RELIONMED is a four-year project (2017-2021), funded by €1,676,077 from the European Union’s LIFE programme, seeking to stem the lionfish invasion in the Mediterranean Sea. 

Working with the University of Cyprus, Professor Jason Hall Spencer and his team are helping to coordinate different activities, including the development and implementation of an early surveillance and detection system, and a removal response strategy.

Professor Hall-Spencer, Principal Investigator for Plymouth said:

The lionfish is the most ecologically harmful species in the Atlantic. Our aim is to make Cyprus the first line of defence against the invasion in the Mediterranean. It is vital that we help the region to develop the necessary capacity and mechanisms to do this otherwise the spread will continue, risking a range of ecological and economic impacts for Mediterranean countries.”

Dr Rees said: 

“If we can make this a sustainable practice, and one that can easily be replicated in other countries, then we will stand a better chance of slowing or halting the spread of this most harmful of invasive species.”

Can invasive species bring benefits?

A recent research study (November 2020) from Professor Spencer, Dr Rees and Periklis Kleitou now suggests that non-indigenous species need to also be appreciated for their potential benefits and not just the negative impacts they can cause.

There have been numerous examples of non-indigenous species establishing a foothold and then causing harm in new environments, but others have had benefits for fisheries or replaced lost ecological functions.

Stopping the spread of such species is virtually impossible, so a new study – led by the University and the Marine and Environmental Research (MER) Lab in Cyprus – is calling for a complete rethink of how they are considered in the future.

Focused on the Mediterranean, the research highlights species – including lionfish, clams, barracuda, rabbitfish and jellyfish – that have become resident in the region as a result of factors such as the changing climate or human introduction.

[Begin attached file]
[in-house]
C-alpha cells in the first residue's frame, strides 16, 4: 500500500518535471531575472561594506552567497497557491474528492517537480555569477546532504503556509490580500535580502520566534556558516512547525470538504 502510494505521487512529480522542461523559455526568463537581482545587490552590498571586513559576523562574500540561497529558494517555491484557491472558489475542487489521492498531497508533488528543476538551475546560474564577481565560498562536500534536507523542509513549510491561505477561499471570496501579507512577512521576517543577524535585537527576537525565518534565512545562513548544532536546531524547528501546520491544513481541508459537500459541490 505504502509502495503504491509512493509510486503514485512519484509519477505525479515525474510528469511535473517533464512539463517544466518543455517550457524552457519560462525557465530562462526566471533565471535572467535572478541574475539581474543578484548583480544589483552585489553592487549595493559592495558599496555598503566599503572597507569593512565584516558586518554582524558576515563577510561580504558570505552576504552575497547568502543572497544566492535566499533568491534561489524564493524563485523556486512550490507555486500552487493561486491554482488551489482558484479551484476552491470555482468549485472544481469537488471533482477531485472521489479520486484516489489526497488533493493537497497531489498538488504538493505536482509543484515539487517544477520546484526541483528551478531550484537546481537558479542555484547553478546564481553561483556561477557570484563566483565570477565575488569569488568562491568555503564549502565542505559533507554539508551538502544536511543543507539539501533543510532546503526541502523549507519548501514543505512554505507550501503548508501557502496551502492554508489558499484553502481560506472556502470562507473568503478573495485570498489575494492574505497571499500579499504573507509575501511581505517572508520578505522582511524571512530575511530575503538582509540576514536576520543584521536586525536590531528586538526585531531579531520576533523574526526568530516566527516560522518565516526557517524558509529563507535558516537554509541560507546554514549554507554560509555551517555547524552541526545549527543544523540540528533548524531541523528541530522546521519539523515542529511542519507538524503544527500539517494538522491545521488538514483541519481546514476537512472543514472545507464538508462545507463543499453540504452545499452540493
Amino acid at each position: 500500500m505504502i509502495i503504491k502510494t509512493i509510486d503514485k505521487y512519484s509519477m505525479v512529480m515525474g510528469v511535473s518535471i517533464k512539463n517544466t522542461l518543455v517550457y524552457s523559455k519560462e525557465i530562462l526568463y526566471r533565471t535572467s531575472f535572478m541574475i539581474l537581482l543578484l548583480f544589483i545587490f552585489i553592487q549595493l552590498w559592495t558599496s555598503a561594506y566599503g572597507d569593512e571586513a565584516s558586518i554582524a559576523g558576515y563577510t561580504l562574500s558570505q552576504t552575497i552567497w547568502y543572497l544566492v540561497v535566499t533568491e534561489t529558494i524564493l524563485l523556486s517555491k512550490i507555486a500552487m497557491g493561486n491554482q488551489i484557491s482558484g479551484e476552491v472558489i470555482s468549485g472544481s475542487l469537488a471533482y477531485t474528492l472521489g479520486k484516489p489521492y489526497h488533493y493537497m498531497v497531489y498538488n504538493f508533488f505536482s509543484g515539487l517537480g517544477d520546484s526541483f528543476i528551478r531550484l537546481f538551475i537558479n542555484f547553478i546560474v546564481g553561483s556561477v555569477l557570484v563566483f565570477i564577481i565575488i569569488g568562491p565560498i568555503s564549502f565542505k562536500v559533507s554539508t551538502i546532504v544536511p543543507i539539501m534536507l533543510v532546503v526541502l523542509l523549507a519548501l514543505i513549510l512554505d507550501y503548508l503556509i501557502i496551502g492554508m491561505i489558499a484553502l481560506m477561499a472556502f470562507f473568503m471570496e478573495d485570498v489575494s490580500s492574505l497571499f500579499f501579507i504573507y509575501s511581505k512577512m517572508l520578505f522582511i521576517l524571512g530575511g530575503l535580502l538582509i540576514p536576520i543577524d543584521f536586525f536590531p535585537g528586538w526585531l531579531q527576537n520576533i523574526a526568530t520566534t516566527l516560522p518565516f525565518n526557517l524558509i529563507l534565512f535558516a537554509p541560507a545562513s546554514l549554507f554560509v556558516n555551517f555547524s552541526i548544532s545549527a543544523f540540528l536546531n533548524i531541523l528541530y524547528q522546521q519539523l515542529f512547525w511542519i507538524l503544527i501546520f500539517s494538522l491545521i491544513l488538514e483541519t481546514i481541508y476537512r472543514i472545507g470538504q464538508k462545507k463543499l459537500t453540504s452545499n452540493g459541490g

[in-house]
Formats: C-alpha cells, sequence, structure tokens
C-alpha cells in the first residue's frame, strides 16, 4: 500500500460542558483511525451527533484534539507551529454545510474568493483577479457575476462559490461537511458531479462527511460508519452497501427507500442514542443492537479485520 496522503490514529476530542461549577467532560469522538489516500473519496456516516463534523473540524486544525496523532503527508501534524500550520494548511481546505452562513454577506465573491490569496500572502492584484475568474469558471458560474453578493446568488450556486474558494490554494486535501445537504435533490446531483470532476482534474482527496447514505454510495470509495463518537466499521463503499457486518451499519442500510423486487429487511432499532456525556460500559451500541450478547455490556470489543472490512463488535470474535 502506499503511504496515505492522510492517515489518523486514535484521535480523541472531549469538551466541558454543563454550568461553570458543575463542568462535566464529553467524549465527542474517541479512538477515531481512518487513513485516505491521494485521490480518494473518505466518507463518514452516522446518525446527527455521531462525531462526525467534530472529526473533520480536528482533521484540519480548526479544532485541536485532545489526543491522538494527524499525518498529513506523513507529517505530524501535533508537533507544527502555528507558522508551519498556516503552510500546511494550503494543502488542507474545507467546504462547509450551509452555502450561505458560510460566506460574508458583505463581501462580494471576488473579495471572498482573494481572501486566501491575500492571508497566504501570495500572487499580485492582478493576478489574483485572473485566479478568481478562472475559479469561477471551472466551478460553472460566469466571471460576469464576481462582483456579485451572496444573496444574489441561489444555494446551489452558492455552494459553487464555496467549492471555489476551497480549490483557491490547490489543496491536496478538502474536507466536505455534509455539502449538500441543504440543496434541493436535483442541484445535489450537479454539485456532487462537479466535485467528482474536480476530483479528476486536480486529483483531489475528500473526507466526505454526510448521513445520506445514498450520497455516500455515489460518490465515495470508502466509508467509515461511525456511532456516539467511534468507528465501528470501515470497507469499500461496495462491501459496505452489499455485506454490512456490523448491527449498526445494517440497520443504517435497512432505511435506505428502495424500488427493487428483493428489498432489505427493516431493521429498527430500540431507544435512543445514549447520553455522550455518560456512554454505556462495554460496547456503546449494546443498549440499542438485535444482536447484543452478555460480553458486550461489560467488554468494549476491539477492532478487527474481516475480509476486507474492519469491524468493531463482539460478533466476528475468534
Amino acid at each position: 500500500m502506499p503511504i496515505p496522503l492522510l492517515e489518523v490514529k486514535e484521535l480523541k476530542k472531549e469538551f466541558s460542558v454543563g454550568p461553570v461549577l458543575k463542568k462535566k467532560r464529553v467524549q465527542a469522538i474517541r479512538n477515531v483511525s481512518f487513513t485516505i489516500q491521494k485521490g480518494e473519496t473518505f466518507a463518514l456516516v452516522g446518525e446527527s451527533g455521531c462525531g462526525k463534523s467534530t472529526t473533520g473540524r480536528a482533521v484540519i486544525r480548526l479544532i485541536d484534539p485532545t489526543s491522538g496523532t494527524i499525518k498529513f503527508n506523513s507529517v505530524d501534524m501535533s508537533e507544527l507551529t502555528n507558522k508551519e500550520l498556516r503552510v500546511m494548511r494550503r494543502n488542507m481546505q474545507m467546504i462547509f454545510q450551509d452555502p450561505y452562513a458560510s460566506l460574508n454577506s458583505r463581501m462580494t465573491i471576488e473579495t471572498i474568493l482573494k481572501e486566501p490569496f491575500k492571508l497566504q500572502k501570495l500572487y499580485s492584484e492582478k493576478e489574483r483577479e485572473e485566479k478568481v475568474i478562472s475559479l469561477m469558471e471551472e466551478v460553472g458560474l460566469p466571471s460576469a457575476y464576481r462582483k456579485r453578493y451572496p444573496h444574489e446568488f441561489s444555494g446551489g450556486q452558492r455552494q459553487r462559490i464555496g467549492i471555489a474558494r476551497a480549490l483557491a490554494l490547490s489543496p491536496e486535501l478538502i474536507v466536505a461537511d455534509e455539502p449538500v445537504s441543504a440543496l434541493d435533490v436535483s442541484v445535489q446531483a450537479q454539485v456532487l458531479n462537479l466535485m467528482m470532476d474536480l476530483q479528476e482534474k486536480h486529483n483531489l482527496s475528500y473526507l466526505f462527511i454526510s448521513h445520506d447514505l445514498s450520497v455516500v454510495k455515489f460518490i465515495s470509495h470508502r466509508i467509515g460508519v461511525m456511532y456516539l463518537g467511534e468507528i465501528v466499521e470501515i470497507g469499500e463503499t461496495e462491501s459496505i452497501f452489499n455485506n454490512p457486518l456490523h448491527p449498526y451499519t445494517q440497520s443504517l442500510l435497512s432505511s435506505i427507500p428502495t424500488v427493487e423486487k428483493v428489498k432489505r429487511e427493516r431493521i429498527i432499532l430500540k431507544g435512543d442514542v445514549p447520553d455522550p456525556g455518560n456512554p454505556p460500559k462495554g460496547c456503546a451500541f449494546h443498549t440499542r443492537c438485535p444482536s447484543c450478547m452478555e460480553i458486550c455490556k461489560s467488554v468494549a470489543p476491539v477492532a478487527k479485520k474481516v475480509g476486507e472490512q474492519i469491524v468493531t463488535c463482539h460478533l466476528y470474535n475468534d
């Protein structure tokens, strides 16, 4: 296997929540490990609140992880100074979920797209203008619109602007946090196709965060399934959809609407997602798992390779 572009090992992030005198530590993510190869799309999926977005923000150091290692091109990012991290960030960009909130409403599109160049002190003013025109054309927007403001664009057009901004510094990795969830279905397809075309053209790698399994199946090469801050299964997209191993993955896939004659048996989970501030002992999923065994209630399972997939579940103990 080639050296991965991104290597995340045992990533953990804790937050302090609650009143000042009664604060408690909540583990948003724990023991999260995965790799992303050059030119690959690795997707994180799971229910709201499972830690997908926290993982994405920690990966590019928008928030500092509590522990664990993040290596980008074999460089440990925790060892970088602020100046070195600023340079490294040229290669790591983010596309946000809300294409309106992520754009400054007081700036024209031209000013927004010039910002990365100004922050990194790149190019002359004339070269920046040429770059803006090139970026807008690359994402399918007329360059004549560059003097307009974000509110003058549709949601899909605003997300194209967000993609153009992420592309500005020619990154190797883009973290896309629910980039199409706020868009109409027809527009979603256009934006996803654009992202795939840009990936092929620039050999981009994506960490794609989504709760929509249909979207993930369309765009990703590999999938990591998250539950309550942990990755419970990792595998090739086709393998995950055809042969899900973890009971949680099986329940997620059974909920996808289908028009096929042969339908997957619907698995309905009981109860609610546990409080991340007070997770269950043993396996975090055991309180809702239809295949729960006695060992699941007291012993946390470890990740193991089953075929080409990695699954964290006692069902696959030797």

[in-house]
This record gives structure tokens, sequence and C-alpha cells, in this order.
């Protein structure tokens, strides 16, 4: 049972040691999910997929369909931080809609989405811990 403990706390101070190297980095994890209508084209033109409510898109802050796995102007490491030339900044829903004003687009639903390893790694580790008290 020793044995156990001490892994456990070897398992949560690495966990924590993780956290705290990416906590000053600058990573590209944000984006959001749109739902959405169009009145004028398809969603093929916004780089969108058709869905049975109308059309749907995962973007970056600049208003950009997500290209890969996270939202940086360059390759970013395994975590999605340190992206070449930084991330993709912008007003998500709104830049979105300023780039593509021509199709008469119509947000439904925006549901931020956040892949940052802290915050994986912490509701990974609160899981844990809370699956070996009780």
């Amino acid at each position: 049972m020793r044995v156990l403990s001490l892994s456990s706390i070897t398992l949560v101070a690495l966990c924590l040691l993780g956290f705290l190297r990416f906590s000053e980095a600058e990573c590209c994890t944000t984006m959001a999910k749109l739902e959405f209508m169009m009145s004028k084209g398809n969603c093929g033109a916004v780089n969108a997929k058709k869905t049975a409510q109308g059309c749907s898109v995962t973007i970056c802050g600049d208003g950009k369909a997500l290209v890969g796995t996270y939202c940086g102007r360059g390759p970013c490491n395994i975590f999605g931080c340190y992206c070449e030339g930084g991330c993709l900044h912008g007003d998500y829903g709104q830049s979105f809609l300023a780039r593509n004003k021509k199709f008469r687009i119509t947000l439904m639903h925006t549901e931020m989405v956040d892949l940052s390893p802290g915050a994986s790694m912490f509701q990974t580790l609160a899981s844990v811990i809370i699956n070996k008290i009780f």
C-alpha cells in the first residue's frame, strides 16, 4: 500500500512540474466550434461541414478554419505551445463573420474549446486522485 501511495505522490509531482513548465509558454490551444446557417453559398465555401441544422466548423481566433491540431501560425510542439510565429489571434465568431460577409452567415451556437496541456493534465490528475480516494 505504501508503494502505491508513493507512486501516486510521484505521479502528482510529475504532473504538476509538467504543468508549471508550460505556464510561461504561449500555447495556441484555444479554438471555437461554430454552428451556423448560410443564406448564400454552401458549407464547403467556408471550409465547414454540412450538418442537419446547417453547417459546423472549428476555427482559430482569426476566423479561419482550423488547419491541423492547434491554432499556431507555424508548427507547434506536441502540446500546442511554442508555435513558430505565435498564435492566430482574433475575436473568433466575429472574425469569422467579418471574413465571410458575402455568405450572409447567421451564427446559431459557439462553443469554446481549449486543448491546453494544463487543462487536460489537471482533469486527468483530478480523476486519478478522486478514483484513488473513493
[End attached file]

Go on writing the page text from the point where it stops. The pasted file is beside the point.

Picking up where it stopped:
A lionfish entangled in a fishing net off the coast of Cyprus

A lionfish entangled in a fishing net off the coast of Cyprus

Time for a rethink?

The study, Fishery reforms for the management of non-indigenous species, proposes a cost-benefit analysis which will guide whether non-indigenous species should be managed in a sustainable or unsustainable way.

Where non-indigenous species are known to have positive effects on the environment and marine economies, a series of policy reforms are proposed.

However, where there are no perceived benefits, it proposes legislation to actively promote commercial over-fishing and the creation of radical non-indigenous species-specific licences for recreational fishers, which will help to meet one of the United Nations Sustainable Development Goals.

The study also recommends:

  • investment in the market and valorisation of non-indigenous species products
  • development of novel products and fishery-related tourism
  • the importance of investing in natural-based solutions such as the protection of native predators
  • the enhancement of marine protected areas (MPAs)
  • allowing SCUBA divers to remove invasive species from MPAs.

“What we are proposing is a new governance perspective that firmly links fisheries management with conservation and investment strategies. This research is set to change how non-indigenous species are managed in the Mediterranean and provide long term benefit for society.”

– Dr Rees


Find out more about the recent research in Cyprus

Discover more about the RELIONMED project

 

The Marine Biology and Ecology Research Centre (MBERC)

Members of the MBERC address a broad range of research questions, from the effects of environmental stress on microbes and developing embryos to the management of large scale impacts, such as global climate change.

Find out more about our research